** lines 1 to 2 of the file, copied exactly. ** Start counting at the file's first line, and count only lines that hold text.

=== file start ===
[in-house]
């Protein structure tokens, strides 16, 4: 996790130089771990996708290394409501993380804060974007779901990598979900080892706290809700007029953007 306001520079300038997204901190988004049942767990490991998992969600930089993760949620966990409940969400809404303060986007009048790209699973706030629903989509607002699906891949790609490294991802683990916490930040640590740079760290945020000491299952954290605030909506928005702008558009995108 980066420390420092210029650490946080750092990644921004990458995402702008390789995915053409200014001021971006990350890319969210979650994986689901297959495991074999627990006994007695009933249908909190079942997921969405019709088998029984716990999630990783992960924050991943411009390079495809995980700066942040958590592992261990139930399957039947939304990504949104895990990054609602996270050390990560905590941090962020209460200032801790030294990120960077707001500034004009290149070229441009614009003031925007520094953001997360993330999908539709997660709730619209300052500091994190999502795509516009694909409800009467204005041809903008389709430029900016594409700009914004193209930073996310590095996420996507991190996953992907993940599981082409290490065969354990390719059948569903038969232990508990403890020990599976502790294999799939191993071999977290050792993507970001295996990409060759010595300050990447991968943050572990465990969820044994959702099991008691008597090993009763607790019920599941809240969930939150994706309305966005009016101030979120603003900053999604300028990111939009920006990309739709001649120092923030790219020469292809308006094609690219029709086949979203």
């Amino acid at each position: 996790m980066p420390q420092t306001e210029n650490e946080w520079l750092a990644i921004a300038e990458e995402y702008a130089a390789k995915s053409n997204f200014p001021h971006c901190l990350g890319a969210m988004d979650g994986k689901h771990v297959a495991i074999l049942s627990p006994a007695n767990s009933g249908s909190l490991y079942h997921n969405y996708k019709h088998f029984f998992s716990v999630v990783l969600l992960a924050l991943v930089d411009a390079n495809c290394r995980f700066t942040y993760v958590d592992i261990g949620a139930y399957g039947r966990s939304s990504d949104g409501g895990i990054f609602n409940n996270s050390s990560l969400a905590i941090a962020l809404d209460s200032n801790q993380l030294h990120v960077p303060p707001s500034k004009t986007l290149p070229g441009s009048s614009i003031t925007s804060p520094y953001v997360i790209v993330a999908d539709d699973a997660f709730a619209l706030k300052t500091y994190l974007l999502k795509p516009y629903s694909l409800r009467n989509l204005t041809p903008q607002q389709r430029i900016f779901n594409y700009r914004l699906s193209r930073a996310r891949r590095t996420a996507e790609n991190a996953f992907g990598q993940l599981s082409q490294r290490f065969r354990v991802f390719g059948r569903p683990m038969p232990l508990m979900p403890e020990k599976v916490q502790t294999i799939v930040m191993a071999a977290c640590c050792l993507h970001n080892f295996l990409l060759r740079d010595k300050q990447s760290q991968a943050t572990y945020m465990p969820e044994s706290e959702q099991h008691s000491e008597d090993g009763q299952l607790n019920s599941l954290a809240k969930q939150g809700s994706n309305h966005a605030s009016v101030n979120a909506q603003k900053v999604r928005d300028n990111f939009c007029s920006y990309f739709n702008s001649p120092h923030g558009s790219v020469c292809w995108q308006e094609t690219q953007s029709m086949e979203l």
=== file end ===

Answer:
[in-house]
């Protein structure tokens, strides 16, 4: 996790130089771990996708290394409501993380804060974007779901990598979900080892706290809700007029953007 306001520079300038997204901190988004049942767990490991998992969600930089993760949620966990409940969400809404303060986007009048790209699973706030629903989509607002699906891949790609490294991802683990916490930040640590740079760290945020000491299952954290605030909506928005702008558009995108 980066420390420092210029650490946080750092990644921004990458995402702008390789995915053409200014001021971006990350890319969210979650994986689901297959495991074999627990006994007695009933249908909190079942997921969405019709088998029984716990999630990783992960924050991943411009390079495809995980700066942040958590592992261990139930399957039947939304990504949104895990990054609602996270050390990560905590941090962020209460200032801790030294990120960077707001500034004009290149070229441009614009003031925007520094953001997360993330999908539709997660709730619209300052500091994190999502795509516009694909409800009467204005041809903008389709430029900016594409700009914004193209930073996310590095996420996507991190996953992907993940599981082409290490065969354990390719059948569903038969232990508990403890020990599976502790294999799939191993071999977290050792993507970001295996990409060759010595300050990447991968943050572990465990969820044994959702099991008691008597090993009763607790019920599941809240969930939150994706309305966005009016101030979120603003900053999604300028990111939009920006990309739709001649120092923030790219020469292809308006094609690219029709086949979203």